Python is a great programming (scripting) language that is supported on all platforms. Embedded enthusiasts love it because of variety of modules that allows connecting things to internet and other crazy stuff by writing only few lines of code. Today my interest was to read serial data with using Python 3.3 and pyserial module. Python 3.3 is still new and there is a majority of modules that needs to be ported from Python 2 to Python 3, but I hope soon they will here. Serial module seems to be working fine in Windows 7 x64 and decided to share my experience.
First of all download and install Python 3 (current release is Python 3.3)
Just be sure to include “Add python.exe to Path” so you could run Python anywhere in you computer. We wont go in to details on how to setup this tool. It is pretty robust. After setup python install is placed in C:\Python33. To test if things work OK open command prompt and type python you should see python prompt:
Here you can instantly do basic stuff like math, run basic python commands and so on.
After we made sure Python is ready then we need pyserial module. It is used to implement serial communications using serial port. This is number one module used by Arduino users and microcontroller programmers who want connect devices to computer using Python. Firs of all download latest pyserial. Currently it is a pyserial-2.6.tar.gz. Place package anywhere in your computer and extract it. Using command prompt navigate to pyserial-2.6 folder where setup.py file is located. Then enter simple command:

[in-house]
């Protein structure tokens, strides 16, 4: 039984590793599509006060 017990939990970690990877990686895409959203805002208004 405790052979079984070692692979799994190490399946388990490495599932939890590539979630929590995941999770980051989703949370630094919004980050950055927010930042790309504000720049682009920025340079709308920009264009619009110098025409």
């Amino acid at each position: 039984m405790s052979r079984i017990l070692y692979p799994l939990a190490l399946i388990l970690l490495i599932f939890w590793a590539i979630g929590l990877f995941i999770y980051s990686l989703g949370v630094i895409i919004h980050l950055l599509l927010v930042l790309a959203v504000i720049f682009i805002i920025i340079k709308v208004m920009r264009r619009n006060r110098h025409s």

python setup.py install
We recommend EasyEDA for circuit design and PCB prototype
then setup automatically installs pyserial module. You can check if it the by going to C:/Python33/Lib/site-packages. Here you should see serial folder.
Make sure you run Command Prompt as Administrator! Otherwise you wont be able to use serial module. In order to check if its working in command prompt type python. Then in Python shell type import serial. If no errors occurred, then it means serial module is working.
Now fun part. From code snippets found on internet I put a small python script which lists all existing serial ports. Then prompts user to select port to use and then opens it and reads incoming data lines that are printed in console immediately:
#! /usr/bin/env python3 import serial def scan(): """scan for available ports. return a list of tuples (num, name)""" available =  for i in range(256): try: s = serial.Serial(i) available.append( (i, s.portstr)) s.close() # explicit close 'cause of delayed GC in java except serial.SerialException: pass return available if __name__=='__main__': print ("Found ports:") for n,s in scan(): print ("(%d) %s" % (n,s)) selection = input("Enter port number:") try: ser = serial.Serial(eval(selection), 9600, timeout=1) print("connected to: " + ser.portstr) except serial.SerialException: pass while True: # Read a line and convert it from b'xxx\r\n' to xxx line = ser.readline().decode('utf-8')[:-2] if line: # If it isn't a blank line print(line) ser.close()
Script can be edited with any editor you like. I find Progammer’s Notepad to be pretty good. Make sure you name file with .py extension. In order to run script, using command prompt navigate to file location and then run it by typing:
and pressing enter. You should see something similar:
As you can see program found two ports – COM1 and COM4 with indexes 0 and 3. in order to select port you need to type index number which in my case were 3. The program confirms that we are connected to COM4 and start receiving string lines.
For demonstration I used ChipKIT UNO32 board and Mpide IDE which works exactly same as Arduino. In code examples you can find ASCII table generating code. It simply sends all table via serial interface. You don’t need to edit code – just upload sketch in to ChipKIT or Arduino if you like and run it.
With this simple script we made very simple terminal. With further coding we can extract data and do some processing, storing to file or drawing graphs of numeric values.